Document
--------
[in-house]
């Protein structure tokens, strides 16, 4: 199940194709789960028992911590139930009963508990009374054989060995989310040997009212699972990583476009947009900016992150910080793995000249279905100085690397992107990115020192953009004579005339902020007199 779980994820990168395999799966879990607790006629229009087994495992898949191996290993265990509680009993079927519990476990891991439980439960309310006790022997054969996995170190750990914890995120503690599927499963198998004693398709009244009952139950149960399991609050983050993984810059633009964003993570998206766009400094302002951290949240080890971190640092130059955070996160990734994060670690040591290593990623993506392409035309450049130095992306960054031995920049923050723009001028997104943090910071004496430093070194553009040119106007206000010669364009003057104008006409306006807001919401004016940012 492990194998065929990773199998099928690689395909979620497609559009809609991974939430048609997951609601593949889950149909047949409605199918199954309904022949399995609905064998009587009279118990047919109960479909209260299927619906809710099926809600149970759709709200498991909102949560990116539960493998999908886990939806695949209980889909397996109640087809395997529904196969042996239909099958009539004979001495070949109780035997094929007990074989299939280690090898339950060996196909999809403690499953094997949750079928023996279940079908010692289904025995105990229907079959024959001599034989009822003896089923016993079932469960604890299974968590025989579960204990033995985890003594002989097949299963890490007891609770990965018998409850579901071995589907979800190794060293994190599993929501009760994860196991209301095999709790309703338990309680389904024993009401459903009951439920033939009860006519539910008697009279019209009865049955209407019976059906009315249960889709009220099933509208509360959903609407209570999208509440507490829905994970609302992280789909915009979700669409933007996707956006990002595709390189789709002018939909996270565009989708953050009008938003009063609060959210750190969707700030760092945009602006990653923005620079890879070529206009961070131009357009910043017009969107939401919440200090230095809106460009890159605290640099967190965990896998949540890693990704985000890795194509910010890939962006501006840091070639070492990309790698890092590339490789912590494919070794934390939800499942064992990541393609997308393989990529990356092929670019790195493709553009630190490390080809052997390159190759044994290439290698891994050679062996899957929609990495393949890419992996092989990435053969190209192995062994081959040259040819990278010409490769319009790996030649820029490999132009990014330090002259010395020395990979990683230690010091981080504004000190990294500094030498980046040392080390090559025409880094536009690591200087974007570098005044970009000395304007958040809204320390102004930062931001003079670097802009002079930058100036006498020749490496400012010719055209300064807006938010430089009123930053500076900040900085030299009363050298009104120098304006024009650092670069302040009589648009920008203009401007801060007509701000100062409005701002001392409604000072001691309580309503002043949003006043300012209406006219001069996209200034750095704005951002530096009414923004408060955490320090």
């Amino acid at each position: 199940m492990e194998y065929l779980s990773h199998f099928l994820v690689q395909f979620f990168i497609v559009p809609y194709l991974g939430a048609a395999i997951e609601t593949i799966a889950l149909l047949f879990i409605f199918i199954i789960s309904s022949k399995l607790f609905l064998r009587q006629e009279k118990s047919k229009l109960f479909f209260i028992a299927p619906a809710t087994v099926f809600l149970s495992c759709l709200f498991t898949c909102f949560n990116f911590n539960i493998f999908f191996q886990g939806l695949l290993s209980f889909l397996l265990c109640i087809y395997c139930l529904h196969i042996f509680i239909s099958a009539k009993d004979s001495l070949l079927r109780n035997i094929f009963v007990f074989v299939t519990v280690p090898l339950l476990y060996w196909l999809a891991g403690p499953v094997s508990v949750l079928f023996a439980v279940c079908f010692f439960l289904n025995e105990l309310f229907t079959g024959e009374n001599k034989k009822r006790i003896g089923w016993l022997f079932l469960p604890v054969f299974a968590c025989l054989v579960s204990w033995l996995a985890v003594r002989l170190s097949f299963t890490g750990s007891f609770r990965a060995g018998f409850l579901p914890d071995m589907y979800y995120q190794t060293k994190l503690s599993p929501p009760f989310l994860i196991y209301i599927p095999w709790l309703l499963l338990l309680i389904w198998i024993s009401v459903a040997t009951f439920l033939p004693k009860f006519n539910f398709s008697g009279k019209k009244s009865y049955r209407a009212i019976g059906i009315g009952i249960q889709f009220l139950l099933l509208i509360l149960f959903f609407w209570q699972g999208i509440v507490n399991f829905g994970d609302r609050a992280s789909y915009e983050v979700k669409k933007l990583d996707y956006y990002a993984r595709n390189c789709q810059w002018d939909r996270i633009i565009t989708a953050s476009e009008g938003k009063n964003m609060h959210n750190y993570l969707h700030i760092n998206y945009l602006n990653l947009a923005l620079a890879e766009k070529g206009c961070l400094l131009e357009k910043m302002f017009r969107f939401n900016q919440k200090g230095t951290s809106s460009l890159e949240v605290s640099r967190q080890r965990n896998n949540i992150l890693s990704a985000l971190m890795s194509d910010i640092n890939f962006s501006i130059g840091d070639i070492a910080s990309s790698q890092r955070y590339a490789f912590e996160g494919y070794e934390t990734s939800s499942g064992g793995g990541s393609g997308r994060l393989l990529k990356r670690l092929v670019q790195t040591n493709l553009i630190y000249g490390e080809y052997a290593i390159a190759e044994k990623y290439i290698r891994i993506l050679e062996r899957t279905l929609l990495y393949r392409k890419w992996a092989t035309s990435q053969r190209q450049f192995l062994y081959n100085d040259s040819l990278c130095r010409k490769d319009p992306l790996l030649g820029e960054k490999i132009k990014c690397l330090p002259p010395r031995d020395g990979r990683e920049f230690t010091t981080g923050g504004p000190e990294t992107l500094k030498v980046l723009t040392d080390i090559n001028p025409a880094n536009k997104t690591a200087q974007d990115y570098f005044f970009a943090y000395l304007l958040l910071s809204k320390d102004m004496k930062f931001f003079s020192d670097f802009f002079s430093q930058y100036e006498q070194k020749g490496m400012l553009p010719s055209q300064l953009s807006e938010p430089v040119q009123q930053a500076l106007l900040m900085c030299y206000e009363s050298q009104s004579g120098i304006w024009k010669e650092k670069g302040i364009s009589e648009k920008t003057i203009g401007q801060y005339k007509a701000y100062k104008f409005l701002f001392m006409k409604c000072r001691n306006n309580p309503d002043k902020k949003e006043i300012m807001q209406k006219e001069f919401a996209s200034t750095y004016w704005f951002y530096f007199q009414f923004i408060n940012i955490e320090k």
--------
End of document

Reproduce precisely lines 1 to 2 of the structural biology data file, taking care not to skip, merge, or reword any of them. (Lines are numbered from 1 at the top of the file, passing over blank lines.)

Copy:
[in-house]
């Protein structure tokens, strides 16, 4: 199940194709789960028992911590139930009963508990009374054989060995989310040997009212699972990583476009947009900016992150910080793995000249279905100085690397992107990115020192953009004579005339902020007199 779980994820990168395999799966879990607790006629229009087994495992898949191996290993265990509680009993079927519990476990891991439980439960309310006790022997054969996995170190750990914890995120503690599927499963198998004693398709009244009952139950149960399991609050983050993984810059633009964003993570998206766009400094302002951290949240080890971190640092130059955070996160990734994060670690040591290593990623993506392409035309450049130095992306960054031995920049923050723009001028997104943090910071004496430093070194553009040119106007206000010669364009003057104008006409306006807001919401004016940012 492990194998065929990773199998099928690689395909979620497609559009809609991974939430048609997951609601593949889950149909047949409605199918199954309904022949399995609905064998009587009279118990047919109960479909209260299927619906809710099926809600149970759709709200498991909102949560990116539960493998999908886990939806695949209980889909397996109640087809395997529904196969042996239909099958009539004979001495070949109780035997094929007990074989299939280690090898339950060996196909999809403690499953094997949750079928023996279940079908010692289904025995105990229907079959024959001599034989009822003896089923016993079932469960604890299974968590025989579960204990033995985890003594002989097949299963890490007891609770990965018998409850579901071995589907979800190794060293994190599993929501009760994860196991209301095999709790309703338990309680389904024993009401459903009951439920033939009860006519539910008697009279019209009865049955209407019976059906009315249960889709009220099933509208509360959903609407209570999208509440507490829905994970609302992280789909915009979700669409933007996707956006990002595709390189789709002018939909996270565009989708953050009008938003009063609060959210750190969707700030760092945009602006990653923005620079890879070529206009961070131009357009910043017009969107939401919440200090230095809106460009890159605290640099967190965990896998949540890693990704985000890795194509910010890939962006501006840091070639070492990309790698890092590339490789912590494919070794934390939800499942064992990541393609997308393989990529990356092929670019790195493709553009630190490390080809052997390159190759044994290439290698891994050679062996899957929609990495393949890419992996092989990435053969190209192995062994081959040259040819990278010409490769319009790996030649820029490999132009990014330090002259010395020395990979990683230690010091981080504004000190990294500094030498980046040392080390090559025409880094536009690591200087974007570098005044970009000395304007958040809204320390102004930062931001003079670097802009002079930058100036006498020749490496400012010719055209300064807006938010430089009123930053500076900040900085030299009363050298009104120098304006024009650092670069302040009589648009920008203009401007801060007509701000100062409005701002001392409604000072001691309580309503002043949003006043300012209406006219001069996209200034750095704005951002530096009414923004408060955490320090």